Make us your home page
Instagram

Today’s top headlines delivered to you daily.

(View our Privacy Policy)

Judge might strike 'tax swap' amendment from November ballot

TALLAHASSEE — A controversial property tax cut proposal could have trouble making it on the November ballot, if a judge's skepticism on Wednesday is any guide.

Leon County Circuit Judge John C. Cooper, who is expected to rule today, appeared receptive in court to opponents of Amendment 5, who are seeking to strike the so-called tax swap from the ballot.

The measure calls for eliminating most school property taxes for at least a 25 percent tax cut for all property owners. The Legislature would have to replace the money, an estimated $9-billion to $11-billion, by increasing the sales tax and raising other revenue or cutting the budget.

Almost immediately after the 90-minute hearing began, Cooper started to pick apart the wording of the ballot summary, agreeing it could mislead voters. He mainly faulted a provision that states that the lost funding for schools would be replaced with an "equivalent hold harmless amount."

But the proposal only guarantees school funding in year 2010-2011. It then directs the Legislature to come up with a way to fund schools for future years. Voters, Cooper said, might not understand that.

"Doesn't the public ultimately have to be told what it's being asked to decide?" Cooper asked.

Former state Sen. John McKay, who helped create the proposal as a member of the Taxation and Budget Reform Commission, said the guarantee was limited to one year because school enrollments change and lawmakers need flexibility.

"This was soberly thought out," the Bradenton Republican told reporters.

The lawsuit seeking to strike the ballot measure was filed by a coalition that includes Associated Industries of Florida, Florida School Boards Association, Florida Chamber of Commerce and about 2 dozen other groups.

McKay said the plaintiffs were just trying to hold onto their sales tax exemptions (bottled water and chartered fishing tours, for example, are not taxed) or prevent a tax on services.

But Cooper seemed to be sympathetic to arguments made by the coalition's attorney, Barry Richard.

He said the 15-word ballot title only describes two of the five changes. Unmentioned, for example, is a provision cutting in half another discretionary property tax available to local governments for funding schools. The summary makes a brief mention.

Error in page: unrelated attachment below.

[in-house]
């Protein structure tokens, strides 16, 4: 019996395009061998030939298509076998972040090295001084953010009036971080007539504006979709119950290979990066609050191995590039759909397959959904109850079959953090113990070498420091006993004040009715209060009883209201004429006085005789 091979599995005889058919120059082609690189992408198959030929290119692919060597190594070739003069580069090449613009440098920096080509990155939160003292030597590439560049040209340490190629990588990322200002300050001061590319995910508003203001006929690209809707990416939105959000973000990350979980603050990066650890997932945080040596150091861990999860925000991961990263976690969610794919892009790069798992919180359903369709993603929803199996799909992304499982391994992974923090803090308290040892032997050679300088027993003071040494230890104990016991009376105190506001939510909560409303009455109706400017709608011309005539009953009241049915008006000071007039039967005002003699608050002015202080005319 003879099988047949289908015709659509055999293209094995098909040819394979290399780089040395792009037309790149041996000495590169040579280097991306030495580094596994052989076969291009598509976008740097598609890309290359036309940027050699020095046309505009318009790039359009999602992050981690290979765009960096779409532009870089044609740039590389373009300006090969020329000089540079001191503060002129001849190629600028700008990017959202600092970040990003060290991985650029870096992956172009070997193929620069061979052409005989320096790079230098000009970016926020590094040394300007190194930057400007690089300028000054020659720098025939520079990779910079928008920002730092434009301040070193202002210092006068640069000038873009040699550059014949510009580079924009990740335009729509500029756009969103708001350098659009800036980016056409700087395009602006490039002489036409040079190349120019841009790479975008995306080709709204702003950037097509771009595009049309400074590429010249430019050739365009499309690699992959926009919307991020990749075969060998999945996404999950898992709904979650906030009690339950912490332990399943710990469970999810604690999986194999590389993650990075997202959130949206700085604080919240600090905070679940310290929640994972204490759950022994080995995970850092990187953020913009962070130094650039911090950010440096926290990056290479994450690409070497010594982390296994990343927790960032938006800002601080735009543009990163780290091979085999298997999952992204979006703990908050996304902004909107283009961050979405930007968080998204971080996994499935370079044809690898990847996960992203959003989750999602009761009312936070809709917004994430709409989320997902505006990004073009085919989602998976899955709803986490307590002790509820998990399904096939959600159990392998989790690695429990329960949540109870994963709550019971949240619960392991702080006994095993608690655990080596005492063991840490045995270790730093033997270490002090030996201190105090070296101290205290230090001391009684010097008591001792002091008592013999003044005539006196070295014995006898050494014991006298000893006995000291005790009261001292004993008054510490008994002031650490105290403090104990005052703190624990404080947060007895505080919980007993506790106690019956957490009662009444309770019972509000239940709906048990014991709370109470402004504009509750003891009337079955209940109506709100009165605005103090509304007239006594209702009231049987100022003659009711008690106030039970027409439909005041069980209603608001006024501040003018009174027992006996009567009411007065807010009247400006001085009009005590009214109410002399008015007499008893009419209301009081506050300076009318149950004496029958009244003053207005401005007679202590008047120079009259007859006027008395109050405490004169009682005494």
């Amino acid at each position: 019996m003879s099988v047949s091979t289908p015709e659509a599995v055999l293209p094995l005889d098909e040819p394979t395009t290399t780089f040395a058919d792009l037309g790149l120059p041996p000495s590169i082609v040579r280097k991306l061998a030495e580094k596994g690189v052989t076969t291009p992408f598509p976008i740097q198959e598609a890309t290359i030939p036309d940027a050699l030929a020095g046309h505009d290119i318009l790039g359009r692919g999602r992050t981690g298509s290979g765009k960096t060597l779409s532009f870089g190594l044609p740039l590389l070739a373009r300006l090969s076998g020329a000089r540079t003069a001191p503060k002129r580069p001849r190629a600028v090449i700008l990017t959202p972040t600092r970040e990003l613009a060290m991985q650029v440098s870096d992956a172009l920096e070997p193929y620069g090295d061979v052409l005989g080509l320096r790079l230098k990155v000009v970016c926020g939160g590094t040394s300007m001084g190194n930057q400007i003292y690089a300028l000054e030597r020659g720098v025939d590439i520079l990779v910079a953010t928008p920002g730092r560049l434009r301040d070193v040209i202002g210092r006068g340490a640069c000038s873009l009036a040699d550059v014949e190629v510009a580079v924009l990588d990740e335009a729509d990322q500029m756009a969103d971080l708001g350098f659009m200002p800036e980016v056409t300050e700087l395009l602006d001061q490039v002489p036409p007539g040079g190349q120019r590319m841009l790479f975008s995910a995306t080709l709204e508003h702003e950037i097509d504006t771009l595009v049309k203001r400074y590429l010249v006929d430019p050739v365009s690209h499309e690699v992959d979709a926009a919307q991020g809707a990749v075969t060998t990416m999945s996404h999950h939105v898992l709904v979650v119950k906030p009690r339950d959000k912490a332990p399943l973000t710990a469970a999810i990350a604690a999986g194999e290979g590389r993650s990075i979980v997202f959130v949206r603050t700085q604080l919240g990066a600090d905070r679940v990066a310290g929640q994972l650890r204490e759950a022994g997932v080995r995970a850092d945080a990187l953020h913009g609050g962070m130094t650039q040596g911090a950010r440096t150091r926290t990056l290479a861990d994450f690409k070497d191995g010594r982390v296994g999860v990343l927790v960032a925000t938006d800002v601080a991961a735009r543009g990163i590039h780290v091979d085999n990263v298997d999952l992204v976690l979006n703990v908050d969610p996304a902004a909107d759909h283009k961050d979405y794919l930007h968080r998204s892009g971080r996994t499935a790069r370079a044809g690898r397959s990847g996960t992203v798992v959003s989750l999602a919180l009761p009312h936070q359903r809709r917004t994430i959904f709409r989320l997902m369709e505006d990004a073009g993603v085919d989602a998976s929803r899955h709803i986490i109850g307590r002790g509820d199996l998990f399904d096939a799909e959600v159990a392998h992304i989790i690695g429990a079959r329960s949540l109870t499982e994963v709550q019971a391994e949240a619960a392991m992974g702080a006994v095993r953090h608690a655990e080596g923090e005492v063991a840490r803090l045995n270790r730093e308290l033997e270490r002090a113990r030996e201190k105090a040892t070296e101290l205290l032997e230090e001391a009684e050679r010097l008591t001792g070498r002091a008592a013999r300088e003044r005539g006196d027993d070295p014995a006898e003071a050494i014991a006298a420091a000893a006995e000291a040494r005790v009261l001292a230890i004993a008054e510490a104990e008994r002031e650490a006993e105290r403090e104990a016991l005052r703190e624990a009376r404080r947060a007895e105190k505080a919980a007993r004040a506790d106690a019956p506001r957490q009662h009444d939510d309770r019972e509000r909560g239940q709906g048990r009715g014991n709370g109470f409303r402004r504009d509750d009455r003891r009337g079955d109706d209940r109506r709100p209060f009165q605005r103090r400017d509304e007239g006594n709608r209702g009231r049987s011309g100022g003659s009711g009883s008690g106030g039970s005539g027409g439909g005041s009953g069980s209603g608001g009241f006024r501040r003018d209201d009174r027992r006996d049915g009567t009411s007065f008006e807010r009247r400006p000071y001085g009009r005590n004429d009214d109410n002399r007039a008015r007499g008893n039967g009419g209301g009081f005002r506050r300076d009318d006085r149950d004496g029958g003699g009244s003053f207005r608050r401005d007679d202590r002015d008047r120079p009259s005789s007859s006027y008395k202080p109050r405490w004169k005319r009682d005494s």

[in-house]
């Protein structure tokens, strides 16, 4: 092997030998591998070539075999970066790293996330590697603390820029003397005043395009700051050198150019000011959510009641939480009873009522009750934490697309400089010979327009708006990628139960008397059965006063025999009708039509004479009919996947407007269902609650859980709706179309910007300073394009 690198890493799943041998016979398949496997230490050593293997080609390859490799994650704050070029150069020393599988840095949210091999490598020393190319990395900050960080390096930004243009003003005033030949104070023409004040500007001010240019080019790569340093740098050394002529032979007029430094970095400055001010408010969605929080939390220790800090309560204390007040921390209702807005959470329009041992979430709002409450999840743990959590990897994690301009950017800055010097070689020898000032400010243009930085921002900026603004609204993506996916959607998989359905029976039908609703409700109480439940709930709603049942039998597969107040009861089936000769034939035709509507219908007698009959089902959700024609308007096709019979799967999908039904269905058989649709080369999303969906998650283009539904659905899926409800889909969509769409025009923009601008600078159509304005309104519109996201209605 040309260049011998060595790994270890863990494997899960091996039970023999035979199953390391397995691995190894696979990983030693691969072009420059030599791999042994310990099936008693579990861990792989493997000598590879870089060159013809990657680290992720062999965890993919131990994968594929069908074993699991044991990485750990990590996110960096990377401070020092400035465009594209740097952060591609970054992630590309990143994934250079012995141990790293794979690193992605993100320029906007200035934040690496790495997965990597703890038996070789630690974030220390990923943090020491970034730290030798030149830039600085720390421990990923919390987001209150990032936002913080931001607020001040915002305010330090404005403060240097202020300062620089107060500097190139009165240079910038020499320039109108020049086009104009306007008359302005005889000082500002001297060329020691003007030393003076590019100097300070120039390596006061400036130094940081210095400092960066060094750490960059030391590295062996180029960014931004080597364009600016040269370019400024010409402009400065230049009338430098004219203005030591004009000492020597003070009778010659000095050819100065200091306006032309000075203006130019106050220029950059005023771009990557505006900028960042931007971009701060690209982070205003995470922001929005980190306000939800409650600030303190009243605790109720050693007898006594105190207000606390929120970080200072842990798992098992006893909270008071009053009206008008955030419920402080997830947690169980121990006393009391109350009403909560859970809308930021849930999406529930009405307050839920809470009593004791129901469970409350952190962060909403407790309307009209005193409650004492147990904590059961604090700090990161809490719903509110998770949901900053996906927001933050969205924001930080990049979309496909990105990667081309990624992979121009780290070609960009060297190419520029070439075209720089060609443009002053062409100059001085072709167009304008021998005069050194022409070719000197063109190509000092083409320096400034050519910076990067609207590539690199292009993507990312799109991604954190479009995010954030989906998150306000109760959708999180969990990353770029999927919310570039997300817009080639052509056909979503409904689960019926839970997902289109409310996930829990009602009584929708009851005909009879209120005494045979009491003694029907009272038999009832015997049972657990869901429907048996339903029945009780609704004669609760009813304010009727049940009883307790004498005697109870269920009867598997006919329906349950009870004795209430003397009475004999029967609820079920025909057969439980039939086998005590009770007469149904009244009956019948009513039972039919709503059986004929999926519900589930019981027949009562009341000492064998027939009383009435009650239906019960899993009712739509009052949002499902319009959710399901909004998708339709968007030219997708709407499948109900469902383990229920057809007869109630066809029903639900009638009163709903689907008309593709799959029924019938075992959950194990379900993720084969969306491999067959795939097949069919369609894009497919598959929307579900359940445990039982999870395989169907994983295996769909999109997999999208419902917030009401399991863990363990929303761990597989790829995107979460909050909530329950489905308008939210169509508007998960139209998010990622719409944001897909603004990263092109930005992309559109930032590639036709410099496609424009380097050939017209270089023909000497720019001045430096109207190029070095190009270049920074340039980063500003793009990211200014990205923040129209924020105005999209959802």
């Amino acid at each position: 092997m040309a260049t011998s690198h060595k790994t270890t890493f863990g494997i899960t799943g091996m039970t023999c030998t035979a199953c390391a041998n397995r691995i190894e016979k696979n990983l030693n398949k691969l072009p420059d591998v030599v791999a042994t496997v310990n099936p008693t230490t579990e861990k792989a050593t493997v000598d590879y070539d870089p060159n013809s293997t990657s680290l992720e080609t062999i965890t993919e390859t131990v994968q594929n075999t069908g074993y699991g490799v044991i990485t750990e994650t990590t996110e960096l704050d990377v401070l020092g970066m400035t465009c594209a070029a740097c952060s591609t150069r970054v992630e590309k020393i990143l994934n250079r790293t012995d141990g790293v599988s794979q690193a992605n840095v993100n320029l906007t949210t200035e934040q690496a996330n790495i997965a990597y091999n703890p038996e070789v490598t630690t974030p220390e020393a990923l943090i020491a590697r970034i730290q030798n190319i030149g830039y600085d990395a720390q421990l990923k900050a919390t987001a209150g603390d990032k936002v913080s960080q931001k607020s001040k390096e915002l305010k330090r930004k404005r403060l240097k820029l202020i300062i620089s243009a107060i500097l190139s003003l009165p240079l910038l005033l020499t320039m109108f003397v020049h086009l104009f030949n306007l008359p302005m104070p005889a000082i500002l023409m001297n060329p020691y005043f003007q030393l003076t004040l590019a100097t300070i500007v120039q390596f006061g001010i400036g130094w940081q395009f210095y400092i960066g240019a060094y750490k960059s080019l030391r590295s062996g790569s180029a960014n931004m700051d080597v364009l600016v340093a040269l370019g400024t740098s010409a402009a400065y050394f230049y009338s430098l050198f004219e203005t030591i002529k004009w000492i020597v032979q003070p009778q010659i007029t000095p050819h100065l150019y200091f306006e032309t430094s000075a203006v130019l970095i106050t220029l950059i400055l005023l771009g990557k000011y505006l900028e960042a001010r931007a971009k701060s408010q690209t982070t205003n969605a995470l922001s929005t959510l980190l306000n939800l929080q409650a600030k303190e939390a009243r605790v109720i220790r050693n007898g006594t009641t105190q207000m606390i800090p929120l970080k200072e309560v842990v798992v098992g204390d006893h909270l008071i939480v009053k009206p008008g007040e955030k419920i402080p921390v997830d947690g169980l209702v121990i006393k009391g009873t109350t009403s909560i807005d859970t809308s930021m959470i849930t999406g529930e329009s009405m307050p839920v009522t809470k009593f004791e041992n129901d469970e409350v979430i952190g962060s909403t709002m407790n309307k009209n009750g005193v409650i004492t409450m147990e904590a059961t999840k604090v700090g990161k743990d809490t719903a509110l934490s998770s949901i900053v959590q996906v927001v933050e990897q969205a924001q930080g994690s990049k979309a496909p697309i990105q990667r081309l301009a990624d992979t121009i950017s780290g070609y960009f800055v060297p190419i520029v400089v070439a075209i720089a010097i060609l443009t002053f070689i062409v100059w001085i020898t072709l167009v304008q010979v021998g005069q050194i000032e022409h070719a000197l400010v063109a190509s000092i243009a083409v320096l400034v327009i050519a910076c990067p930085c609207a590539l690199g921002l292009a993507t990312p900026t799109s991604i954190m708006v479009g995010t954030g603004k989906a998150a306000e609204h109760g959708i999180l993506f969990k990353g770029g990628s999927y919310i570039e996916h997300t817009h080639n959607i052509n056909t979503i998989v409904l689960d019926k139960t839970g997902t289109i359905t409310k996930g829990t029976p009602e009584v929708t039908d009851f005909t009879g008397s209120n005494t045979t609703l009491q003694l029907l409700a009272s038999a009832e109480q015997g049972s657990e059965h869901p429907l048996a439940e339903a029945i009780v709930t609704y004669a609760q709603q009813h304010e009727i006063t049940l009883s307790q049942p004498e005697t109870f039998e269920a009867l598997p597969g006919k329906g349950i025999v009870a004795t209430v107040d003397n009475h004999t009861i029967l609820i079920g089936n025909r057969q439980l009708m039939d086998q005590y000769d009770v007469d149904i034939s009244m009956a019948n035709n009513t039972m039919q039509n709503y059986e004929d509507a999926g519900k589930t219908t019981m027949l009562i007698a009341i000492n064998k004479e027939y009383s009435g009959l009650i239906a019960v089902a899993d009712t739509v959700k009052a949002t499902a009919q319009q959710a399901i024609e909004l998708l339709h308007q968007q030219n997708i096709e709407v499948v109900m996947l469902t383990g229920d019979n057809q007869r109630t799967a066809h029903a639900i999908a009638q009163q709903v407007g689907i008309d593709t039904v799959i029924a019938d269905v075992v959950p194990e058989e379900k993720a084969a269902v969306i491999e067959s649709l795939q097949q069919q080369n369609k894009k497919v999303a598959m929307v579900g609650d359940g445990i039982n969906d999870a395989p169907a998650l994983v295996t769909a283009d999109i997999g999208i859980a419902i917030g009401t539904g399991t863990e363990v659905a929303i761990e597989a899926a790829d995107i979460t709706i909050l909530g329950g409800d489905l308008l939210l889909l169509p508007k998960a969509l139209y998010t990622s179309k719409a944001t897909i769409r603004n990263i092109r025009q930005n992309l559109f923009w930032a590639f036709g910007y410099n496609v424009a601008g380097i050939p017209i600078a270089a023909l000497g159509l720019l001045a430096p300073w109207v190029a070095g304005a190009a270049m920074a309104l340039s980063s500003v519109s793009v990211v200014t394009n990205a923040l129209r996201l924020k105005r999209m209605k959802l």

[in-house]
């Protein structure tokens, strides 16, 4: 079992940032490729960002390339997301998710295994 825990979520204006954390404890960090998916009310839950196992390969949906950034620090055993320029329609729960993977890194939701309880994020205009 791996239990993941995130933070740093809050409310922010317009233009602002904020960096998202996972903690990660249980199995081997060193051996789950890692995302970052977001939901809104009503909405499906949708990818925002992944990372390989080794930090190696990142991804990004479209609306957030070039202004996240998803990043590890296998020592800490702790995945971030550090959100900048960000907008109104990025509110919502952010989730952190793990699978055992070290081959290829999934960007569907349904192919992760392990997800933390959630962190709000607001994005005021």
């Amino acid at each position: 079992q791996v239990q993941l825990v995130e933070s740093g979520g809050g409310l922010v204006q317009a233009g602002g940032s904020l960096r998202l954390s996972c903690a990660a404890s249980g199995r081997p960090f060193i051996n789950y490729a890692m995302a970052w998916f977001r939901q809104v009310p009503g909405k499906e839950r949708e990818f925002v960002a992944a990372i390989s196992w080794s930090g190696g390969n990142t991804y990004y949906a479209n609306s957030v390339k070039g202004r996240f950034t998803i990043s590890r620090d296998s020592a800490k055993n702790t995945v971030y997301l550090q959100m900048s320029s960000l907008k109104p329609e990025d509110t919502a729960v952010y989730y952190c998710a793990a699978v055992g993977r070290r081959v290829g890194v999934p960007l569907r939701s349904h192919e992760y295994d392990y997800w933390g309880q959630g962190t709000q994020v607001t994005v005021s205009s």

Defense lawyers noted the taxation commission, appointed by the governor and Legislature, is not bound by a single ballot subject and said the description does not have to include every detail.

"This is a listing of what is in the amendment," defense attorney Mark Herron, said of the ballot summary. "Does it specifically list every nuance and every detail? I would agree with everyone in the courtroom that it doesn't."

Judge might strike 'tax swap' amendment from November ballot 08/13/08 [Last modified: Friday, August 15, 2008 12:59pm]
Photo reprints | Article reprints

© 2017 Tampa Bay Times

    

Join the discussion: Click to view comments, add yours

Loading...
  1. Manhattan Casino controversy resumes after taking a break for Irma

    Local Government

    ST. PETERSBURG — Mayor Rick Kriseman's administration has once again found itself defending its controversial choice of the Callaloo Group to open a "Floribbean" restaurant in the historic but currently empty Manhattan Casino.

  2. At Menorah Manor, planning paid off during Irma

    Nursing Homes

    ST. PETERSBURG — Doris Rosenblatt and her husband, Frank, have lived in Florida all of their lives, so they know about hurricanes.

    Raisa Collins, 9, far left, works on a craft project as Certified Nursing Assistant Shuntal Anthony holds Cassidy Merrill, 1, while pouring glue for Quanniyah Brownlee, 9, right, at Menorah Manor in St. Petersburg on Sept. 15. To help keep its patients safe during Hurricane Irma, Menorah Manor allowed employees to shelter their families and pets at the nursing home and also offered daycare through the week. The facility was able to accommodate and feed everyone who weathered the storm there. [LARA CERRI   |   Times]
  3. Carlton: The cross atop the church that moved, and other strange tales from Hurricane Irma

    Hurricanes

    Down in Miami, the famous tan-don't-burn Coppertone Girl on the side of a building lost her head — part of it, at least, the top of her blond hair lopped off in the fierce winds of Hurricane Irma. ("At least her tan line and doggie weathered the storm," the Miami Herald noted optimistically.)

    Hurricane Irma partly decapitated the Coppertone Girl in Miami. [Miami Herald]
  4. After Irma, nursing homes scramble to meet a hard deadline

    State Roundup

    TALLAHASSEE — Florida's nursing homes and assisted-living facilities find themselves in an unfamiliar place this week — pushing back against Gov. Rick Scott's administration over new rules that require them to purchase generator capacity by Nov. 15 to keep their residents safe and comfortable in a power …

    In this Sept. 13 photo, a woman is transported from The Rehabilitation Center at Hollywood Hills as patients are evacuated after a loss of air conditioning due to Hurricane Irma in Hollywood. Nine have died and patients had to be moved out of the facility, many of them on stretchers or in wheelchairs. Authorities have launched a criminal investigation to figure out what went wrong and who, if anyone, was to blame. [Amy Beth Bennett | South Florida Sun-Sentinel via AP]
  5. What you need to know for Wednesday, Sept. 20

    News

    Catching you up on overnight happenings, and what you need to know today.

    Mumford and Sons, pictured here performing in New York City, performs tonight at Amalie Arena, the group's first visit to the Tampa Bay area.  [Getty]